[ The first three entries of this live blogging series are available here (part 1) and here (part 2) and here (part 3) and here (part 4)].
Ian Sample, a science journalist from the Guardian, asked me for some quotes. I offered him a choice, as follows.
- This is evidently a discovery of a new particle. If anybody claims otherwise you can tell them they have lost connection with reality.
- Is it a Higgs boson or not ? Well, it has been found using techniques tuned for the standard model Higgs. A different object might have stepped in, but it is quite unlikely in my humble opinion. It could however be a Supersymmetric Higgs. Sure, it could - but I have said it several times that I do not believe in that beautiful theory.
- CERN should really build a larger auditorium ! The present one is nice and cosy, but it is embarassing and sad to see many distinguished colleagues queueing up at five in the morning knowning that they have a slim chance to get a seat, after working for twenty years on finding the Higgs boson.
- The fact that the discovery has leaked in any conceivable way out of the hands of the experiments, despite all efforts to contain it, should teach us a thing or two. This is a new age and information control is not possible. In basic research we should just acknowledge the fact and try to be more open-minded.
By the way, speaking about the press: I should also mention that I have just written a piece for the italian newspaper "Il Manifesto". It will be published tomorrow...
8.30 AM: the room I am sitting in is getting filled up completely. This is one of the four basement-floor conference rooms of Building 40, the headquarters of the ATLAS and CMS experiments. In this room most of the CMS Higgs searches have been discussed in the past six months.
8.40 AM: Some more bits which might help you understand what will be broadcast.
- I believe the event will start in 20' with a brief introduction, followed by Joe Incandela's talk. Joe is the spokesperson of the CMS experiment. He will be speaking for 46', i.e. one minute more than Fabiola Gianotti (who is spokesperson of ATLAS and who comes next). The extra minute is an agreement between Joe and Fabiola: CMS had the right to go first since in December ATLAS went first, but then Fabiola asked Joe if he can introduce the Higgs production and decay phenomenology for both..
- What kind of plots will you see ? Which will be the most important ones to stick your attention to ? Well, for sure you will see reconstructed invariant mass distributions for the H->gamma gamma and H->ZZ->four lepton decay modes. The most striking will be the H->ZZ plots, which have little backgrounds and will show a clustering of events at 125 GeV, which will follow the Higgs predictions and will be mildly incompatible with the flat background distribution.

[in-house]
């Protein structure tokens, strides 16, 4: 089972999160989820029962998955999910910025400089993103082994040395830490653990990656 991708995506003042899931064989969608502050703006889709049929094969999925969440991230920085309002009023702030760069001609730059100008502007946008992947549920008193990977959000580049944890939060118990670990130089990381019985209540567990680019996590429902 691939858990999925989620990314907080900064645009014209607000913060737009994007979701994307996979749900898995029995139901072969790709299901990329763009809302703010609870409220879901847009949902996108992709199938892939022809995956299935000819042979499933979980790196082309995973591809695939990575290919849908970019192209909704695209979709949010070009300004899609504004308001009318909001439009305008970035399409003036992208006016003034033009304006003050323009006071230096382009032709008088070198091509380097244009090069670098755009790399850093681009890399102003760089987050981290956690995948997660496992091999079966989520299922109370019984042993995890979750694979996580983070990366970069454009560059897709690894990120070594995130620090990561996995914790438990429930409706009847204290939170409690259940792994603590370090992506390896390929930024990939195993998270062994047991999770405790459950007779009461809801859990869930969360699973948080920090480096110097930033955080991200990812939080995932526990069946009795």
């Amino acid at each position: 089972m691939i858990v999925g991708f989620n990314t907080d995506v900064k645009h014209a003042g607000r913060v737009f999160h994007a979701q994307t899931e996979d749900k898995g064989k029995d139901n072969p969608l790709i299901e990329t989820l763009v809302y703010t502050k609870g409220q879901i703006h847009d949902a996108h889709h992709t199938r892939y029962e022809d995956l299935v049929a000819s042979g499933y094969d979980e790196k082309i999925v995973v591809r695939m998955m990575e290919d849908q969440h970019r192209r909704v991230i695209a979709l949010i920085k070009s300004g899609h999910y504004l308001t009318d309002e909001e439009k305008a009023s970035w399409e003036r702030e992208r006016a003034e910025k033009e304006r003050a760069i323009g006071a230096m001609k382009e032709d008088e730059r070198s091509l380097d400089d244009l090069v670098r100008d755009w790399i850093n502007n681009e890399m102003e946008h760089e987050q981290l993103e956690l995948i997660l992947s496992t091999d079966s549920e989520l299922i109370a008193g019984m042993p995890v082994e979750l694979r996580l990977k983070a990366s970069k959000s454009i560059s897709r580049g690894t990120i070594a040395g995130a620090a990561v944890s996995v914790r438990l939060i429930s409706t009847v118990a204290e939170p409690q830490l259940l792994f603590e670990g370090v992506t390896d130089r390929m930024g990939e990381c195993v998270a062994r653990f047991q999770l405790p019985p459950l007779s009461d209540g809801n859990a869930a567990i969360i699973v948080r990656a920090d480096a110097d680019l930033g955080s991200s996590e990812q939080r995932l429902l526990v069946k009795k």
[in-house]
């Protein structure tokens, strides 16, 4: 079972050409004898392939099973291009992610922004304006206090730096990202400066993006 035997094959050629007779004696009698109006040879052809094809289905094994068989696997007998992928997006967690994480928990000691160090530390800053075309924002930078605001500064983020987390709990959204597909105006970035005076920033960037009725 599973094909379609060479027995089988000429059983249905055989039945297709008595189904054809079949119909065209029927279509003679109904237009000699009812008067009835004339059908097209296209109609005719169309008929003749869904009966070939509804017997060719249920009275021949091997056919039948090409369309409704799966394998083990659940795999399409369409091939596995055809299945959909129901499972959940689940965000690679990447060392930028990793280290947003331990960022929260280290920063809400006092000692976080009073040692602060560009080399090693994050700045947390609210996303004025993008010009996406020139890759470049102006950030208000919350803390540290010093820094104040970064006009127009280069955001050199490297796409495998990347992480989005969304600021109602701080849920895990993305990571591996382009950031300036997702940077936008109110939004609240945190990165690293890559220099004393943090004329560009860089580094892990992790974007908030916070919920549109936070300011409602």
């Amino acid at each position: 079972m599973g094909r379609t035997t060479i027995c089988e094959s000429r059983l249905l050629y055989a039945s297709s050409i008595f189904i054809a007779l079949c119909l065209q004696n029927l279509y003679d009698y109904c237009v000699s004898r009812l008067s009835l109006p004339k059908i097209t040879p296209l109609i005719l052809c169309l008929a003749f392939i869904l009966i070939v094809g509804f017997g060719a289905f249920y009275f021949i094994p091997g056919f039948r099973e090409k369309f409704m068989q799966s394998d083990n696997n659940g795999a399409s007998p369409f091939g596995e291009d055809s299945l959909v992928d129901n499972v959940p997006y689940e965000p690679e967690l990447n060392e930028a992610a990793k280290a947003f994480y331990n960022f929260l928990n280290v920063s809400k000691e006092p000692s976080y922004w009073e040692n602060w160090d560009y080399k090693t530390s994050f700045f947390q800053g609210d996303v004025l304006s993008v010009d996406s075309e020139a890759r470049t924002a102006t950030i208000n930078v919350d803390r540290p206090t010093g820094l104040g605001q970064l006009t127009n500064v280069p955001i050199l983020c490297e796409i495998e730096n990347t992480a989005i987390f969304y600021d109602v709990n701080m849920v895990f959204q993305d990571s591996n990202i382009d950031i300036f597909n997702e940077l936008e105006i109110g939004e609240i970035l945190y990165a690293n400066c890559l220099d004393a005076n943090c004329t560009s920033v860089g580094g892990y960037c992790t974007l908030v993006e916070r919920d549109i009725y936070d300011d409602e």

- You will also see the gamma-gamma mass distributions as falling exponential shapes with very faint signals at the right place. By itself, none of these subchannel plots will really convince you that the Higgs boson is there. A complex statistical analysis is needed for that...
- You will see figures that show the signal strength broken down in the various contributing channels. These will not be impressive, since each channel by itself does not allow to measure the signal rate precisely yet, if we exclude the two most sensitive decays (gamma gamma and ZZ to four leptons).
- There will of course also be "brazil band" plots. These have as distinguishing feature a green and yellow band cutting the graph horizontally, and wiggling around. That is the expected upper limit on the signal rate that the experiment expected to set as a function of the unknown Higgs boson mass (well, unknown... you know what I mean), if the Higgs is not present in the data at each hypothetical mass value. The black curve overimposed to the band will show you that the data is compatible with the background-only hypothesis, everywhere except in the region around 125 GeV, where the upper limit will fail to go below the horizontal line at 1.0, which denotes the predicted Higgs boson rate in the standard model.
- Another very important graph will be the one showing the p-value of the observed excess. This again is shown as a function of the Higgs mass. For 125 GeV this p-value curve will show a quick dip toward 10^-7 or 10^-8, where it will get close to the dashed curve which describes the expected p-value in the presence of a signal.
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